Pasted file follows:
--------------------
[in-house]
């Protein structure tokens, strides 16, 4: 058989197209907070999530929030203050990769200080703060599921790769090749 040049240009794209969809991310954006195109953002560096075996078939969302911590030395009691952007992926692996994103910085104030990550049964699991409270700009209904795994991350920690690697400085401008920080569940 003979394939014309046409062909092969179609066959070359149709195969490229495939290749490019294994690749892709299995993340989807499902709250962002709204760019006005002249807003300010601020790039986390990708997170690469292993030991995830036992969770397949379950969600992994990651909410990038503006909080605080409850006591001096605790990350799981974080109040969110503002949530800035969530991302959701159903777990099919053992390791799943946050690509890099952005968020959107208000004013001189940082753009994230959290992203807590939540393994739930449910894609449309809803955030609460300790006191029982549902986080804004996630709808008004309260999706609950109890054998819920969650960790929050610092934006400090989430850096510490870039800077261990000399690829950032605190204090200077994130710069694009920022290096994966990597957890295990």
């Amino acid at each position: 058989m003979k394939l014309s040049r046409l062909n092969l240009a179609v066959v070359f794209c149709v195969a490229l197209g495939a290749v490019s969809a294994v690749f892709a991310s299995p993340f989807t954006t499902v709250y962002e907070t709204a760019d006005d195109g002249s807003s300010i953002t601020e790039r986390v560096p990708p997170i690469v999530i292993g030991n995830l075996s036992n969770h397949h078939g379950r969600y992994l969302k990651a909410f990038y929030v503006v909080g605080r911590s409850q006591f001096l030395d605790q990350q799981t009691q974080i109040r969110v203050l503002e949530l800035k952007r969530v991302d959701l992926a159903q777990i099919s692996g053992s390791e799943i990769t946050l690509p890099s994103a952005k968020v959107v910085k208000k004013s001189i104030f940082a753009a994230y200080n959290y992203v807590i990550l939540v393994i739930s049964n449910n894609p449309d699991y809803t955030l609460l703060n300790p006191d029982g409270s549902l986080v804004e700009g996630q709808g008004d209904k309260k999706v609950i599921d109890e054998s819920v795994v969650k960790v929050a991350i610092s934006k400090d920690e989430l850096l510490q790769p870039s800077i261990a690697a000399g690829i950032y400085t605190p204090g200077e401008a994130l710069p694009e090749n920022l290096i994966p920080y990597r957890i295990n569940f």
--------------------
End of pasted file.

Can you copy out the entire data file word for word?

[in-house]
């Protein structure tokens, strides 16, 4: 058989197209907070999530929030203050990769200080703060599921790769090749 040049240009794209969809991310954006195109953002560096075996078939969302911590030395009691952007992926692996994103910085104030990550049964699991409270700009209904795994991350920690690697400085401008920080569940 003979394939014309046409062909092969179609066959070359149709195969490229495939290749490019294994690749892709299995993340989807499902709250962002709204760019006005002249807003300010601020790039986390990708997170690469292993030991995830036992969770397949379950969600992994990651909410990038503006909080605080409850006591001096605790990350799981974080109040969110503002949530800035969530991302959701159903777990099919053992390791799943946050690509890099952005968020959107208000004013001189940082753009994230959290992203807590939540393994739930449910894609449309809803955030609460300790006191029982549902986080804004996630709808008004309260999706609950109890054998819920969650960790929050610092934006400090989430850096510490870039800077261990000399690829950032605190204090200077994130710069694009920022290096994966990597957890295990």
């Amino acid at each position: 058989m003979k394939l014309s040049r046409l062909n092969l240009a179609v066959v070359f794209c149709v195969a490229l197209g495939a290749v490019s969809a294994v690749f892709a991310s299995p993340f989807t954006t499902v709250y962002e907070t709204a760019d006005d195109g002249s807003s300010i953002t601020e790039r986390v560096p990708p997170i690469v999530i292993g030991n995830l075996s036992n969770h397949h078939g379950r969600y992994l969302k990651a909410f990038y929030v503006v909080g605080r911590s409850q006591f001096l030395d605790q990350q799981t009691q974080i109040r969110v203050l503002e949530l800035k952007r969530v991302d959701l992926a159903q777990i099919s692996g053992s390791e799943i990769t946050l690509p890099s994103a952005k968020v959107v910085k208000k004013s001189i104030f940082a753009a994230y200080n959290y992203v807590i990550l939540v393994i739930s049964n449910n894609p449309d699991y809803t955030l609460l703060n300790p006191d029982g409270s549902l986080v804004e700009g996630q709808g008004d209904k309260k999706v609950i599921d109890e054998s819920v795994v969650k960790v929050a991350i610092s934006k400090d920690e989430l850096l510490q790769p870039s800077i261990a690697a000399g690829i950032y400085t605190p204090g200077e401008a994130l710069p694009e090749n920022l290096i994966p920080y990597r957890i295990n569940f």